Catching up with ... Mark Clayton

Mark Clayton makes a catch before he is knocked out of bounds against the Houston Texans in 2005. The play set up the game-winning field goal for the Ravens.
Mark Clayton makes a catch before he is knocked out of bounds against the Houston Texans in 2005. The play set up the game-winning field goal for the Ravens.(LLOYD FOX, Baltimore Sun)

Forty-five yards from paydirt, trailing by two points and with time running out, the Ravens seemed doomed. Twenty seconds remained when quarterback Kyle Boller took the snap, eluded a Houston Texans' blitz and fired 10 yards downfield.

The rookie caught it, chest-high. Then Mark Clayton reversed course and, hugging the sideline, raced toward the end zone before being bumped out of bounds at the 10. Matt Stover kicked the field goal and the Ravens won, 16-15.


That 2005 victory still resonates with Clayton, who had seven receptions — none bigger than the last.

"The pass hit me right in the numbers. I cradled it and just kept running," said Clayton, who'd dropped two passes earlier that day. "It was sweet, coming off the field to the helmet hits and back slaps.To have moments like that, in your first NFL year, is awesome."


Clayton, a No. 1 draft pick from Oklahoma, played five years in Baltimore and caught 234 passes, 12 for touchdowns. In 2010, flush with receivers, the Ravens dealt him to St. Louis for a sixth-round choice. There, knee injuries plagued him until, last year, the Rams released the onetime All-American.

Now 30, and recovering from multiple surgeries on both legs, Clayton said he hasn't quit on football.

"I'm not finished," he said from his home in Miami, between workouts of running and lifting weights. "This time next year, I hope to be with a team that's making a run at the (Super) Bowl. That would be ideal."

Which team, Clayton, a free agent, can't say.

"Right now, I belong to no one except the Lord," he said.

In 2009, while playing for the Ravens, Clayton founded MyChristianT, a clothing line of inspirational T-shirts with spiritual mantras.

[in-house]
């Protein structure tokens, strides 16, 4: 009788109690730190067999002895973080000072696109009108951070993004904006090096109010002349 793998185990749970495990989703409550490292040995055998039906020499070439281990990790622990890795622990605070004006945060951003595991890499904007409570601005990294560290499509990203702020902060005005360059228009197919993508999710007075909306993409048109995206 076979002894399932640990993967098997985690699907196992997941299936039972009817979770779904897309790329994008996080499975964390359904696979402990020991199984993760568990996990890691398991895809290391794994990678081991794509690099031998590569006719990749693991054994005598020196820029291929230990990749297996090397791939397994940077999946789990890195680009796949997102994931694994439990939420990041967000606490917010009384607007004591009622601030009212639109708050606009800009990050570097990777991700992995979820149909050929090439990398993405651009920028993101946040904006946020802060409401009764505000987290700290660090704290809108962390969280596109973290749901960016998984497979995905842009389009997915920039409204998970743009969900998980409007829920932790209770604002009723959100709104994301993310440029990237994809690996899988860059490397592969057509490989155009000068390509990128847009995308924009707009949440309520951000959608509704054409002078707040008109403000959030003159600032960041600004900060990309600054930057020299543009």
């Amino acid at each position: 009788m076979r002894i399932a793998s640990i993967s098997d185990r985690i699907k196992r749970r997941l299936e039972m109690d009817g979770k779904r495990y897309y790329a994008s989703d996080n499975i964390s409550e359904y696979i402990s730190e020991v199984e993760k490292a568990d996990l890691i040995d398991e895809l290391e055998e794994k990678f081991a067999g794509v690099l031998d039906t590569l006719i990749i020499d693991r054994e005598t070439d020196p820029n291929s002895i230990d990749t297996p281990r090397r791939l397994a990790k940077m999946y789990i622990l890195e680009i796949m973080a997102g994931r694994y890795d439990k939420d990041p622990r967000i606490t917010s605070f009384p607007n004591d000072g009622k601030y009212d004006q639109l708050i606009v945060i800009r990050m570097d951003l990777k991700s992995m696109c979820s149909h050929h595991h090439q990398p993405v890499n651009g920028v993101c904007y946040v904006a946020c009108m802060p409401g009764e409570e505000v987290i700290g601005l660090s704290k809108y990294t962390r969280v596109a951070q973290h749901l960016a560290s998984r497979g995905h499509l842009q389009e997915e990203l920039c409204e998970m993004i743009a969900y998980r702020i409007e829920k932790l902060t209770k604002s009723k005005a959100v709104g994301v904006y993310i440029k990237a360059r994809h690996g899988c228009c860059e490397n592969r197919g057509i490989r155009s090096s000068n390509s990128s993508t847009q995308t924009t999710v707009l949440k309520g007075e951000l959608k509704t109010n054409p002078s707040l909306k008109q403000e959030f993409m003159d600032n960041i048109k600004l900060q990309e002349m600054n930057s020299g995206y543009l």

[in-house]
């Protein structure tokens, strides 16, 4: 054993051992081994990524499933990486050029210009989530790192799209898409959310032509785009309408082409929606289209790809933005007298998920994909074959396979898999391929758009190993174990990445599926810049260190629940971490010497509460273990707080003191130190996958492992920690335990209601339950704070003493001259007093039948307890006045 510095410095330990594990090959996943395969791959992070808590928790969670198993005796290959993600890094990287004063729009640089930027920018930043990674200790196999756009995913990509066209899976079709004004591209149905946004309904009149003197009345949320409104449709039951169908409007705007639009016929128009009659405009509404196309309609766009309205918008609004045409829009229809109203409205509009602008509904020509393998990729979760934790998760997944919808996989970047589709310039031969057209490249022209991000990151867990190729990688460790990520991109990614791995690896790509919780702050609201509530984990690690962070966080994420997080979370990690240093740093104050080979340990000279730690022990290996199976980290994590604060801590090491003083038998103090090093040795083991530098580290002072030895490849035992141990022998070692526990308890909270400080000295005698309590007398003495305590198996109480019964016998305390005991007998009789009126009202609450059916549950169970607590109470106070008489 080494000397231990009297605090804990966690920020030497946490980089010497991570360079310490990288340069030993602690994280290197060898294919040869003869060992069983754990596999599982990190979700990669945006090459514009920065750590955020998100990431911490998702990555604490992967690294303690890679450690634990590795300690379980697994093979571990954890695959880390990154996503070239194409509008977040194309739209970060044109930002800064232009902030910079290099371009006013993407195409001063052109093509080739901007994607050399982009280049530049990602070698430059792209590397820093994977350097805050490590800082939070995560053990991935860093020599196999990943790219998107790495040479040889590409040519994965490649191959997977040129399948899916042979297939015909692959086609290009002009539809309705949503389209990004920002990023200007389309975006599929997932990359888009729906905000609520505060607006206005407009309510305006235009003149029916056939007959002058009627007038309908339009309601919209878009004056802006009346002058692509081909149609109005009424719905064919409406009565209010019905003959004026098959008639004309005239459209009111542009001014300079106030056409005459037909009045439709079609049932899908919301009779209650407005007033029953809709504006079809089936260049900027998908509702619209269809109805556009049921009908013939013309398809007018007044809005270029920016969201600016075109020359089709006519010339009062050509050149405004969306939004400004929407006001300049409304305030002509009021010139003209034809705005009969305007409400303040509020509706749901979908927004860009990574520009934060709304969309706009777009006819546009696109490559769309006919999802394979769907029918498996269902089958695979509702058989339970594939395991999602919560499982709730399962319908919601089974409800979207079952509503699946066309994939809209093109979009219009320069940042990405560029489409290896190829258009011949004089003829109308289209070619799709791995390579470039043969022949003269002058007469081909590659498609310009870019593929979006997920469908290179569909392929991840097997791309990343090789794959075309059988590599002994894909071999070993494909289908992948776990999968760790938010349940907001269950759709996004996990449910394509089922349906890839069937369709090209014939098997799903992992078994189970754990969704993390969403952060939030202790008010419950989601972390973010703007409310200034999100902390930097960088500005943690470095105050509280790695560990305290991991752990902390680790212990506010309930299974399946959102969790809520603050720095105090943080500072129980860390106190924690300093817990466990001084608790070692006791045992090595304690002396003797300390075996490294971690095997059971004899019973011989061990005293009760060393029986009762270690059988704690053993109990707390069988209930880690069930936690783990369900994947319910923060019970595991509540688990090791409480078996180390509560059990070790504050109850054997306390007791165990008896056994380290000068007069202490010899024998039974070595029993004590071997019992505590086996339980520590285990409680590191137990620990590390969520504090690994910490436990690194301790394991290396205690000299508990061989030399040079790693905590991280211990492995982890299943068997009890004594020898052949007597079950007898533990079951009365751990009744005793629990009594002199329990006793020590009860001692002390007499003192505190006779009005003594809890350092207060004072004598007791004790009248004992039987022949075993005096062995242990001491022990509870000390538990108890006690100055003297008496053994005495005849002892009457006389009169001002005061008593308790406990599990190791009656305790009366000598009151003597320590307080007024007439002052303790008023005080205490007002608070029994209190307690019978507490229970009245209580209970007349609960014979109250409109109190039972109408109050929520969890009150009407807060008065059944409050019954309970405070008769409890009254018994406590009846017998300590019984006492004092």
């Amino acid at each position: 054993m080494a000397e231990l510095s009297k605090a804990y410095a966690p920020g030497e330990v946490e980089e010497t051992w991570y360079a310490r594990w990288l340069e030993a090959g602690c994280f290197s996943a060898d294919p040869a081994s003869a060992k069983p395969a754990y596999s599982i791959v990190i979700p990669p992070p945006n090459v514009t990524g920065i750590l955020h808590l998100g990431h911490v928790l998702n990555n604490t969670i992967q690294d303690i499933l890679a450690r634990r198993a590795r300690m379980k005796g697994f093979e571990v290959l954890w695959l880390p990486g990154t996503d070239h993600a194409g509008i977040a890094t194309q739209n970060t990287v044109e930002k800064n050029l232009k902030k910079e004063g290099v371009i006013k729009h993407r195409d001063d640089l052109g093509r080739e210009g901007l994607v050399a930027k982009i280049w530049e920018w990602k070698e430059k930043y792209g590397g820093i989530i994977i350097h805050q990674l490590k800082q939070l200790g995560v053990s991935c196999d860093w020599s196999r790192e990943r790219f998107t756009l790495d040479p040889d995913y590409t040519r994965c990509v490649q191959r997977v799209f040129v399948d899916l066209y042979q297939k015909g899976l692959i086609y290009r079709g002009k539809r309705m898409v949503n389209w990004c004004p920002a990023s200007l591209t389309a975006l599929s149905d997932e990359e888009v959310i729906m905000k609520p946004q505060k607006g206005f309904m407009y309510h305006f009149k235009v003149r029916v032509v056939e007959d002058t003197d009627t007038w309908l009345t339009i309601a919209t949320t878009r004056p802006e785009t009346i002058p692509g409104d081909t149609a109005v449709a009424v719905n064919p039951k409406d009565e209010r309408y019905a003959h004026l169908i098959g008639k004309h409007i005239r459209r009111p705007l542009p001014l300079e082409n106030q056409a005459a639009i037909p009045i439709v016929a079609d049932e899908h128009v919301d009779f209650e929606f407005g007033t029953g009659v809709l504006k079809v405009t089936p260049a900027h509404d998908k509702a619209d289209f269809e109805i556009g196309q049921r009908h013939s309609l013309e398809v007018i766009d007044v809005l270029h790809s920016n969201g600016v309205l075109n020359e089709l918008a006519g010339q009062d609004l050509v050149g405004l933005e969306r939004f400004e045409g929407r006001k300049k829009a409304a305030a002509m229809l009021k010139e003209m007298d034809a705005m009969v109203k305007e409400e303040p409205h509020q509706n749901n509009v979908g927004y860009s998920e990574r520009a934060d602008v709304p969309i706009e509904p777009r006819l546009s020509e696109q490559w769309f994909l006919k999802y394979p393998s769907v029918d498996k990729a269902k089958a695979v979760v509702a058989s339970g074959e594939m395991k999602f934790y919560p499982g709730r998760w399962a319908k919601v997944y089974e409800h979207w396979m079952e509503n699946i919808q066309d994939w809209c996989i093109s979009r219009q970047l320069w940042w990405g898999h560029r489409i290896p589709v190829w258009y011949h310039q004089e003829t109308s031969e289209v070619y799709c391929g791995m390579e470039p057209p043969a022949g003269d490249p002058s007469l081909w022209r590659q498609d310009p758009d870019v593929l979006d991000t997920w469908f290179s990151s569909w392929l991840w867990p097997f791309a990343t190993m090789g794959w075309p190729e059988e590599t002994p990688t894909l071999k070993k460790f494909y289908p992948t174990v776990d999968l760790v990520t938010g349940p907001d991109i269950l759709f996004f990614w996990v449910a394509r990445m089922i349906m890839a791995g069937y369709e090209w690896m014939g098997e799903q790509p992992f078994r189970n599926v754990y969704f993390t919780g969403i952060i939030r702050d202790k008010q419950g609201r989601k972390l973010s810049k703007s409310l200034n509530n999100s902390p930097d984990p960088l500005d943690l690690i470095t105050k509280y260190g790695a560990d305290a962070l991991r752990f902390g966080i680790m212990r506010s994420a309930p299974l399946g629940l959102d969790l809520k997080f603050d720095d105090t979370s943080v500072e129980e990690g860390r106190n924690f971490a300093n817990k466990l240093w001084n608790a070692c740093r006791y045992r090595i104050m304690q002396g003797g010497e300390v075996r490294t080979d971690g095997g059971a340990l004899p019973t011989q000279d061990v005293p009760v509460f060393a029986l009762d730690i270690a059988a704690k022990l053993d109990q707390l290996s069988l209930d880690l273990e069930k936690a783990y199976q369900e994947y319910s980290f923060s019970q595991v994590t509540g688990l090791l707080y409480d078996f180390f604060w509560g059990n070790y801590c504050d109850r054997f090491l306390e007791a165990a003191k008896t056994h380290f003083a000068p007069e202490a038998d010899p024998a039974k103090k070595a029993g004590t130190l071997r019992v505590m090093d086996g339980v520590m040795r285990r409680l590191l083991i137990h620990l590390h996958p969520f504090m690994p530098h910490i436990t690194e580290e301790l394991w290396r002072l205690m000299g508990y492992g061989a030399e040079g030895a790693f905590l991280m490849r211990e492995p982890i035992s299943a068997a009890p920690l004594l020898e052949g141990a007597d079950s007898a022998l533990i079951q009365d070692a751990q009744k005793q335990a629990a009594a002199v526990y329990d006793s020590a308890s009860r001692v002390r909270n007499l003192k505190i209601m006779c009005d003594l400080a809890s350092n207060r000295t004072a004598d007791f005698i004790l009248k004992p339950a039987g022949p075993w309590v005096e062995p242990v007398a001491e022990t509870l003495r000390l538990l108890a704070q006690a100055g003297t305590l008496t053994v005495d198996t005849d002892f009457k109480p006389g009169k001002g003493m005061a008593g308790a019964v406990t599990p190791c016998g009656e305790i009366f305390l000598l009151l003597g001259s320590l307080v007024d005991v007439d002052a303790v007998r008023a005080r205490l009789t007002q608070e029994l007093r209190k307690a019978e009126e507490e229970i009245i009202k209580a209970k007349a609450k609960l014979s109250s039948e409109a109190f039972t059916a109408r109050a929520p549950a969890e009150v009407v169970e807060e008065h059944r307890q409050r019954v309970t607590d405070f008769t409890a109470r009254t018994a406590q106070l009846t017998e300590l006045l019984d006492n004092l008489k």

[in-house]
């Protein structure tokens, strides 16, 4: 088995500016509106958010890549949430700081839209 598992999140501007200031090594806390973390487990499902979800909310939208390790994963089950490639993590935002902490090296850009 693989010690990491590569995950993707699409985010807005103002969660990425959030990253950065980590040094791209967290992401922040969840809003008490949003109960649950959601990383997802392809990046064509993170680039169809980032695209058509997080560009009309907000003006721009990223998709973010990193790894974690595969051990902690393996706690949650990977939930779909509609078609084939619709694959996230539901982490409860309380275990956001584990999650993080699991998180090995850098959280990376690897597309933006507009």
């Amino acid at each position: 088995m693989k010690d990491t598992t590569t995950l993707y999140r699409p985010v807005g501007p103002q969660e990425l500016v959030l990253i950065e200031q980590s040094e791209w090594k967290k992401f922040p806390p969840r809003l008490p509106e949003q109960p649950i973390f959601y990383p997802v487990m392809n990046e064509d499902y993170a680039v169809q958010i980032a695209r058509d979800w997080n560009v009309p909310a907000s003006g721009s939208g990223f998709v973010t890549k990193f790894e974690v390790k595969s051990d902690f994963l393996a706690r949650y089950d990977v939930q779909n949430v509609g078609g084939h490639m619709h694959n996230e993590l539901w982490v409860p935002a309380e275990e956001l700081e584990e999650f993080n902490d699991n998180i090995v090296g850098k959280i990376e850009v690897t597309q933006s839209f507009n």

"One shirt, for girls, reads, 'Jesus Is My Boyfriend,' " he said. "Another, for alpha males, reads, 'King Of Kings.' Then there's a cross-gender shirt that says, 'Team Jesus.'

"Me, I've always loved T-shirts, though sometimes that caused trouble. On road trips, I'd wear a T-shirt with a sport coat over it. (Former Ravens coach) Brian Billick was cool with that, but Coach (John) Harbaugh was, well, a little different."

That same year, Clayton co-founded an organization called Pros For Africa, a non-profit relief group that sends food and medical supplies to victims of civil war and violence there. Clayton visited Uganda, where he helped villagers dig water wells and set up schools for children "in buildings that still had bullet holes."

In 2010, during the off-season, Clayton returned to Oklahoma and finished college, earning a degree in communications.

He left Baltimore that year with mixed emotions. Clayton had a career-high 67 receptions in 2006, helping the Ravens to a 13-3 record and the AFC North Division title. But his numbers tailed off thereafter.

"I knew I could catch the ball, but not having as many opportunities as I would have liked was frustrating at times," Clayton said. "But football is a business and players are commodities.


"I was excited to move on (to St. Louis), but I was leaving one classy organization. The Ravens have one of the most family-oriented locker rooms in the NFL."

Clayton recalled home games at M&T Bank Stadium and the crowds that went nuts there.

"The fans in Baltimore are amazing, like those at Oklahoma," he said. "They have an appreciation for the sport and the physicality of it. And the stadium has a Greek warrior-type feel. It's one of the best places that represents the real grit and grime of football."

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